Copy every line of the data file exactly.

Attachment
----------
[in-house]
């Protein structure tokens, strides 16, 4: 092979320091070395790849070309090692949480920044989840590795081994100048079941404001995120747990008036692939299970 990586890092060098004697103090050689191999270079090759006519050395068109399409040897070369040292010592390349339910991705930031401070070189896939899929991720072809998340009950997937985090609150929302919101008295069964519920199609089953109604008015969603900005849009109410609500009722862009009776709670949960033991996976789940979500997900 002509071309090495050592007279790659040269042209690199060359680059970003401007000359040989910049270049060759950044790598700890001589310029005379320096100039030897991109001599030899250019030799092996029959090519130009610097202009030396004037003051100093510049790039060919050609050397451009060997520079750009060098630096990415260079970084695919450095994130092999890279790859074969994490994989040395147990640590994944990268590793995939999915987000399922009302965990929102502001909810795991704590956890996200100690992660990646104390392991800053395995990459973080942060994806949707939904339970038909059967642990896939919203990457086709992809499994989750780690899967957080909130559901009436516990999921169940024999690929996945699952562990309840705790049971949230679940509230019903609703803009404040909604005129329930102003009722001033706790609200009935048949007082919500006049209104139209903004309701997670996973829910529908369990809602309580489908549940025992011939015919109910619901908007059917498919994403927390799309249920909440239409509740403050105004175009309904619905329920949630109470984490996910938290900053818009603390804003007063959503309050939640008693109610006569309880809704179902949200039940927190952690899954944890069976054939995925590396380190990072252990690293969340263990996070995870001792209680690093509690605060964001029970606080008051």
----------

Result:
[in-house]
């Protein structure tokens, strides 16, 4: 092979320091070395790849070309090692949480920044989840590795081994100048079941404001995120747990008036692939299970 990586890092060098004697103090050689191999270079090759006519050395068109399409040897070369040292010592390349339910991705930031401070070189896939899929991720072809998340009950997937985090609150929302919101008295069964519920199609089953109604008015969603900005849009109410609500009722862009009776709670949960033991996976789940979500997900 002509071309090495050592007279790659040269042209690199060359680059970003401007000359040989910049270049060759950044790598700890001589310029005379320096100039030897991109001599030899250019030799092996029959090519130009610097202009030396004037003051100093510049790039060919050609050397451009060997520079750009060098630096990415260079970084695919450095994130092999890279790859074969994490994989040395147990640590994944990268590793995939999915987000399922009302965990929102502001909810795991704590956890996200100690992660990646104390392991800053395995990459973080942060994806949707939904339970038909059967642990896939919203990457086709992809499994989750780690899967957080909130559901009436516990999921169940024999690929996945699952562990309840705790049971949230679940509230019903609703803009404040909604005129329930102003009722001033706790609200009935048949007082919500006049209104139209903004309701997670996973829910529908369990809602309580489908549940025992011939015919109910619901908007059917498919994403927390799309249920909440239409509740403050105004175009309904619905329920949630109470984490996910938290900053818009603390804003007063959503309050939640008693109610006569309880809704179902949200039940927190952690899954944890069976054939995925590396380190990072252990690293969340263990996070995870001792209680690093509690605060964001029970606080008051």